status post bilateral release, diabetic neuropathy, neck pain, and
seizures were not “severe” impairments as defined in 20 C.F.R. §
404.920(c). The R&R found the ALJ’s step two finding regarding
Plaintiff’s bilateral carpal tunnel syndrome was supported by
substantial evidence. (See R&R at 13). In particular, the R&R
stated that the ALJ properly noted that “no evidence established
[consultative physician] Dr. [Samuel] Balderman’s opinion that
Plaintiff’s grip strength measured five out of five on a five-point
scale.” (R&R at 13) (citation to record omitted).
In assessing the severity of a claimant’s physical impairment,
“severe,” it must “significantly limit [a claimant’s] physical . .
. ability to do basic work activities.” 20 C.F.R. § 416.921(a).
After independently reviewing the record, the Court agrees with the
R&R that the ALJ’s step two finding as to Plaintiff’s carpal tunnel
syndrome status post bilateral release is supported by substantial
underwent two surgeries to remedy her bilateral carpal tunnel
syndrome; she had a right carpal tunnel release on December 3, 2008
(T.77),2 and a left carpal tunnel release on January 21, 2009
(T.76). In February of 2011, six months prior to the beginning of
the relevant disability period, Plaintiff informed her primary care
physician, Dr. Mark Richter, that she was having some numbness in
her hands. (T.248). After reviewing a January 2011 electromyogram
(“EMG”), Dr. Richter was concerned that it appeared to show a
recurrence of carpal tunnel syndrome. (T.248). He then referred
Plaintiff to Dr. Peter Janevski, a hand surgeon. (T.248, 250).
Plaintiff informed Dr. Janevski that she was having pain in her
hands and numbness in her fingers, with no symptoms at nighttime.
(T.245). Dr. Janevski’s physical examination of Plaintiff’s hands
and wrists was normal: She had full range of motion; she had no
circulation; and Tinel’s sign, Phalen’s test, and compression tests
all were negative in both hands. (T.245). Dr. Janevski reviewed the
January 2011 EMG and noted that it showed only mild carpal tunnel
syndrome with significant improvement since 2008. (T.245, 324-26).
Numerals in parentheses preceded by “T.” refer to pages from the transcript
of the administrative record.
Dr. Janevski explained the EMG findings to Plaintiff, and informed
her that she did not have recurrent carpal tunnel syndrome, that
she was doing “quite well after the surgery,” and that she did “not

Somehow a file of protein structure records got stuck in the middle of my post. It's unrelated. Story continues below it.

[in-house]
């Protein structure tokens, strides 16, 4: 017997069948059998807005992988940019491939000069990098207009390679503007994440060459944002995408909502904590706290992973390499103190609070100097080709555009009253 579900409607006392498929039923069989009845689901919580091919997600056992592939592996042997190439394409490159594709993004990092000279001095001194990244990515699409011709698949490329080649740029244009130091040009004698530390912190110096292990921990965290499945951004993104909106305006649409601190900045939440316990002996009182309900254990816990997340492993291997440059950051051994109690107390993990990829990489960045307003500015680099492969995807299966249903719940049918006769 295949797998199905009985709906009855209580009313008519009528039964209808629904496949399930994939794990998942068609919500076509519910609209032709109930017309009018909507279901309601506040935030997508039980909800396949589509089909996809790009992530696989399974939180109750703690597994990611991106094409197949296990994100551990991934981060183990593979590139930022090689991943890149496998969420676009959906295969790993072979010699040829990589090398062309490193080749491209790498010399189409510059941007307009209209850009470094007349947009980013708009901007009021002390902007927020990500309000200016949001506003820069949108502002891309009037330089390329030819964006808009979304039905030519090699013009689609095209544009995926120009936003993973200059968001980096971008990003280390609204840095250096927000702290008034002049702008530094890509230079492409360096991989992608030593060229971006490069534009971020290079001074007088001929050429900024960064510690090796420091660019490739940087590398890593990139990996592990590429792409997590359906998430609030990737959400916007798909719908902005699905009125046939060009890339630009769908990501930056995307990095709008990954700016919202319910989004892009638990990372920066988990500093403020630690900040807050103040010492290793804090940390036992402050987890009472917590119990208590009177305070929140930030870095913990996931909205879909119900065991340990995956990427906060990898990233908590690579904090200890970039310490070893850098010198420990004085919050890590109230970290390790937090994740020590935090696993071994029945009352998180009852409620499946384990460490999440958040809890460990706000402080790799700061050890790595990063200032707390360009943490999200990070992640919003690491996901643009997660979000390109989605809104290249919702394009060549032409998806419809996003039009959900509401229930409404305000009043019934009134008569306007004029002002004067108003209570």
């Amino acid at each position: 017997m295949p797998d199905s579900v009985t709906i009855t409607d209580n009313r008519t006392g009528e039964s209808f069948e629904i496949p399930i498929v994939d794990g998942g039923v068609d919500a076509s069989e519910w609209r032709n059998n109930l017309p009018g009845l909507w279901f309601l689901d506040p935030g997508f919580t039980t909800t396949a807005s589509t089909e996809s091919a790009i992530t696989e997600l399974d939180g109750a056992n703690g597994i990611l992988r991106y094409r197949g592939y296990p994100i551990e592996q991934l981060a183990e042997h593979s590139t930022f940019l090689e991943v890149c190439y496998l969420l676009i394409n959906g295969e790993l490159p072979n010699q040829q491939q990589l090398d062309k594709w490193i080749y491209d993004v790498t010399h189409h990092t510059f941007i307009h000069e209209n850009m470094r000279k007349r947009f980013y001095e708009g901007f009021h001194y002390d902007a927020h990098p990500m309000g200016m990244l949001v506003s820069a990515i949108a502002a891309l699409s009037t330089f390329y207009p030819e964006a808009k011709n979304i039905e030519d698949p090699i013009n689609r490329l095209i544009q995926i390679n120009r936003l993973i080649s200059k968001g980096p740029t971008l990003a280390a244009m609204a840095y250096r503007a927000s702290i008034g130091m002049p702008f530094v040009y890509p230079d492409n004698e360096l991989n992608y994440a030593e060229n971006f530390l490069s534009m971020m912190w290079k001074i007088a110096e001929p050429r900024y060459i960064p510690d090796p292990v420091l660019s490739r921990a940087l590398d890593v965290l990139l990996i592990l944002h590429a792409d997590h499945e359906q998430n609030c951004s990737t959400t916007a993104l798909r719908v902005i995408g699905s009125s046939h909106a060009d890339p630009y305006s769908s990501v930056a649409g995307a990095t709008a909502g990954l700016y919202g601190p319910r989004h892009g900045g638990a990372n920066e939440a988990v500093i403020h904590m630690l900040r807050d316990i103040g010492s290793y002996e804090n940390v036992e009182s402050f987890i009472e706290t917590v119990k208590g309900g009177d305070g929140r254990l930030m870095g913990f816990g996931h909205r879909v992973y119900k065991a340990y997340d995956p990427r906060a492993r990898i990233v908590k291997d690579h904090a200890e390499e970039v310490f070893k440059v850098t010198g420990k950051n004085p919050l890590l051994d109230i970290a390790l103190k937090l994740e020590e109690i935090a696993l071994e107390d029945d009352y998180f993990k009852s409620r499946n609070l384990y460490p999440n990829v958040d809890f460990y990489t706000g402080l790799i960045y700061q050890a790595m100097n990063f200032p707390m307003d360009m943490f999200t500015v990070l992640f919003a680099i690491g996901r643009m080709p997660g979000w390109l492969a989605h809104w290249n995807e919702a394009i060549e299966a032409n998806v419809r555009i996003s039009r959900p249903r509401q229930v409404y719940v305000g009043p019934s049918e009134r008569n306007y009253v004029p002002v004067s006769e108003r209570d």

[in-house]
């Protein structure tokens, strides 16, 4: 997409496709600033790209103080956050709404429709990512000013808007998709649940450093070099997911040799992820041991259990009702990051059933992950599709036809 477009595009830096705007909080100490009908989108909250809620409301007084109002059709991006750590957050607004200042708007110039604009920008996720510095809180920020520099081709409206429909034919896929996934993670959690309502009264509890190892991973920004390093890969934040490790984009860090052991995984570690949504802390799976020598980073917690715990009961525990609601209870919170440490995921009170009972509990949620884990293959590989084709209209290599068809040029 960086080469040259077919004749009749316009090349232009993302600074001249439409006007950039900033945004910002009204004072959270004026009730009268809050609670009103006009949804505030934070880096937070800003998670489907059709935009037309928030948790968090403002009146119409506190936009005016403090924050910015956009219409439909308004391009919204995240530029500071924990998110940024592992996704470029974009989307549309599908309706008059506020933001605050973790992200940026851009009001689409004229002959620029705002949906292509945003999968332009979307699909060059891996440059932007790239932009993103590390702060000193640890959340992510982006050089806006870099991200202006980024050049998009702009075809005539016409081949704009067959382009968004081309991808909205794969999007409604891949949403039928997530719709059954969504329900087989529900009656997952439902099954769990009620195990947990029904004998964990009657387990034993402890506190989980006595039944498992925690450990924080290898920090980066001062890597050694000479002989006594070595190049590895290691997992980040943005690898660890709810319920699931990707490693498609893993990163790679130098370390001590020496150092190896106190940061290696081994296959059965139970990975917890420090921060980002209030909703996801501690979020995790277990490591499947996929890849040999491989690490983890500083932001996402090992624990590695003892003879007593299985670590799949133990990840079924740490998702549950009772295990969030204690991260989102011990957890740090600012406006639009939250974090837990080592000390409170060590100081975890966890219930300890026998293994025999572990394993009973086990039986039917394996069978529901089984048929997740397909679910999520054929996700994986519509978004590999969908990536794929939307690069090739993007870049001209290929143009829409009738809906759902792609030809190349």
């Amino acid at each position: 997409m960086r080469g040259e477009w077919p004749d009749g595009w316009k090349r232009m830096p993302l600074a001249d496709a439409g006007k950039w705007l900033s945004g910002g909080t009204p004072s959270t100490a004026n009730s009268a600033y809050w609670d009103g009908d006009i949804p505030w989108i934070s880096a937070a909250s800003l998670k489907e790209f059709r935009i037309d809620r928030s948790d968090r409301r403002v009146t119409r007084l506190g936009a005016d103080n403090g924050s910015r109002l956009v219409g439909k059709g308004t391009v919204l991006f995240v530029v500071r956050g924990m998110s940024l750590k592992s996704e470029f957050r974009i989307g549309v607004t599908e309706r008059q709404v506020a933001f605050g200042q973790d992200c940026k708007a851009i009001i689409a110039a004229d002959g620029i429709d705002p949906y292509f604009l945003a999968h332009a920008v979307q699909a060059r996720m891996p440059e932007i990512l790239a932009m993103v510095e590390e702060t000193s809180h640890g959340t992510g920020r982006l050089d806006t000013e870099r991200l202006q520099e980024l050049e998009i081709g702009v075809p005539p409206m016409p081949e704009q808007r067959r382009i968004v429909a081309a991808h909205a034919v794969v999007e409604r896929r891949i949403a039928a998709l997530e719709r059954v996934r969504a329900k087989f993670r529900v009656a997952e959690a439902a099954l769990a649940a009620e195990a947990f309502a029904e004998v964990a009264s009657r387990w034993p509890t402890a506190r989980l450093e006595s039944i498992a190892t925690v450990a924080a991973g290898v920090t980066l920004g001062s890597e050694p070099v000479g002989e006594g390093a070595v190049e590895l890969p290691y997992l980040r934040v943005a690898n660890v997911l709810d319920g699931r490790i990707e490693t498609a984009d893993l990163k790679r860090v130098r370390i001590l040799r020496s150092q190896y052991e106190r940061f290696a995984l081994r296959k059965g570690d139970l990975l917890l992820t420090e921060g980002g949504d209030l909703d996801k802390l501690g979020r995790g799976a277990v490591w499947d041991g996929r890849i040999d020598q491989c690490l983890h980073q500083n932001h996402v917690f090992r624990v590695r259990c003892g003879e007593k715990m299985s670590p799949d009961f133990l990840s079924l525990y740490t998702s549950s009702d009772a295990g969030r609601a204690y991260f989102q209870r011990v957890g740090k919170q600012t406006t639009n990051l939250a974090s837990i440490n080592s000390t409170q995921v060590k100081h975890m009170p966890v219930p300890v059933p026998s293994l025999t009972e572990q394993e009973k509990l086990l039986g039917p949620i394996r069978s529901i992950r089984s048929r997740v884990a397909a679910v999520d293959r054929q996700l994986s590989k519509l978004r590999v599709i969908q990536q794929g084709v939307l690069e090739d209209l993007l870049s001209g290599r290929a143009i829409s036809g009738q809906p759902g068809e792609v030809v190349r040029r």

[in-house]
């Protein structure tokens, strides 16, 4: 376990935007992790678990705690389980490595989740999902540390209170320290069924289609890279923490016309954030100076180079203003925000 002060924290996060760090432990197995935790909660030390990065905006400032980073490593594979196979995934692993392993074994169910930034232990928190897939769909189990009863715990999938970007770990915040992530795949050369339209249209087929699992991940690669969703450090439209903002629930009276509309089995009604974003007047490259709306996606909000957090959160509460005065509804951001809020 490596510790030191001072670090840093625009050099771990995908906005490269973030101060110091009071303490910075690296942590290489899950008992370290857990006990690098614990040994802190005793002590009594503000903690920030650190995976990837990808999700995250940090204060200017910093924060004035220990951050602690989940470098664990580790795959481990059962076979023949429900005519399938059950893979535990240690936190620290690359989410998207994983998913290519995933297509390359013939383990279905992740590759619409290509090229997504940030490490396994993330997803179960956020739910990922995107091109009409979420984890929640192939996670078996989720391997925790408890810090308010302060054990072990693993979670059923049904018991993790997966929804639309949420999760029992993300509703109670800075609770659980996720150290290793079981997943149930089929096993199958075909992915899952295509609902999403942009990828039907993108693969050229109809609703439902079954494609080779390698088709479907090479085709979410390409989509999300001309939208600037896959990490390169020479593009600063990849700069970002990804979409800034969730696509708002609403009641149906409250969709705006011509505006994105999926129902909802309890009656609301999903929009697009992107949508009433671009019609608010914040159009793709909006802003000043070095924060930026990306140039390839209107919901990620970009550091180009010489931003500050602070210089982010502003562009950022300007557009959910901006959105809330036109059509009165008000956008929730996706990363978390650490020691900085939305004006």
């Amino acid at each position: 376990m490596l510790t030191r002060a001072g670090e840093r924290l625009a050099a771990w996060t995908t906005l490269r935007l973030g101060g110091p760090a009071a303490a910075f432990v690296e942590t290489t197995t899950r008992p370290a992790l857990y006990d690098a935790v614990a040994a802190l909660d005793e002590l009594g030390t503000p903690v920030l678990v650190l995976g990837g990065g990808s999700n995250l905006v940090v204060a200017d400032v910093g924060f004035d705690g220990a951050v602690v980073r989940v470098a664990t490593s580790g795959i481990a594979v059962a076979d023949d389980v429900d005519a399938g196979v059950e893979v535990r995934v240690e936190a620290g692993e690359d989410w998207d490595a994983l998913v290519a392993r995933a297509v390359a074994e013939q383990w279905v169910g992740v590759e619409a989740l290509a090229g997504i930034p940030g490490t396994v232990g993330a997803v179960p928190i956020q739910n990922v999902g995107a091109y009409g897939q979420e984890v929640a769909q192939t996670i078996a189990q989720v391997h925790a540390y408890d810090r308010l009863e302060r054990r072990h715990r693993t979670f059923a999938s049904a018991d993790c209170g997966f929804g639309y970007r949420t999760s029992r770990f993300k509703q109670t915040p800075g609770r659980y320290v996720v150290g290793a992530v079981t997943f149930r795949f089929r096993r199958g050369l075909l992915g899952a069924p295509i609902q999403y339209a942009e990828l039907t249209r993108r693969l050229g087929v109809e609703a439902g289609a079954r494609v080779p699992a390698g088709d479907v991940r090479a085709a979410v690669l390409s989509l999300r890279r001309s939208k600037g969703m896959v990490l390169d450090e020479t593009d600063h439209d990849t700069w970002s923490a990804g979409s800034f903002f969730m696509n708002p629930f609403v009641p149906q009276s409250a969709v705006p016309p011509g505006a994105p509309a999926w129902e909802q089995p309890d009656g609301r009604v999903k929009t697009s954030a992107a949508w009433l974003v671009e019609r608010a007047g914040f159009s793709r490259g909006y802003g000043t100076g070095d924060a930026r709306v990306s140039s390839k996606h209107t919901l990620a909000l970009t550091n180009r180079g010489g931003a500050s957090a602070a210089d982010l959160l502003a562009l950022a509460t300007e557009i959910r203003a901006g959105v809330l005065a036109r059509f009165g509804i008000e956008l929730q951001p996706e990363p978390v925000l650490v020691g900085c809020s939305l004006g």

require any further treatment for carpal tunnel syndrome.” (T.245).
Dr. Janevski informed Plaintiff that she “would not qualify for
tingling in Plaintiff’s fingers was most likely related to her
diabetes, and pointed out that her blood sugar was not well
controlled. (T.245). Substantial evidence, including the results of
clinical testing, objective imaging, and the medical expert opinion
of Dr. Janevski, establish that Plaintiff it was not carpal tunnel
syndrome status post bilateral release that was causing her alleged
pain and numbness in her hands; rather, if anything, it was her
diabetic neuropathy. Therefore, there is substantial evidence to
support the ALJ’s finding that Plaintiff’s carpal tunnel syndrome
condition does not
“significantly limit [her] physical . . .
ability to do basic work activities.” Accordingly, the Court finds
Plaintiff’s objection to the step two severity determination to be
Omission of Limitation to Occasional Fingering at
Steps Four and Five
The R&R went on to find that because the ALJ found that
Plaintiff’s diabetic neuropathy was a “severe” impairment at step
two, the ALJ was “required . . . to include limitations from
Plaintiff’s diabetic neuropathy in the hypothetical questions posed
by the ALJ to the VE [vocational expert], a limitation that,
fingering.” (R&R at 20-21). The R&R found that this error was
harmless, however, by sua sponte finding that “jobs exist that
Plaintiff, with all of the limitations put forth to the VE by the
ALJ and the additional limitation of occasional fingering, would be
able to perform. One such job includes surveillance system monitor
(DOT 379.367-010, sedentary, unskilled, SVP 2).” (R&R at 22)
(citing Medick v. Comm’r of Soc. Sec., No. 5:11–CV–851 (GTS/ATB),
2012 WL 5499447, at *14 (N.D.N.Y. June 22, 2012)).
Plaintiff argues that the conclusion of the R&R that any error
in including manipulative limitations in the RFC was harmless
because the job of surveillance system monitor “has a checkered and
suspect history in the case law.” (Pl’s Obj. at 4). Plaintiff’s
objection has merit to the extent that the R&R erroneously engaged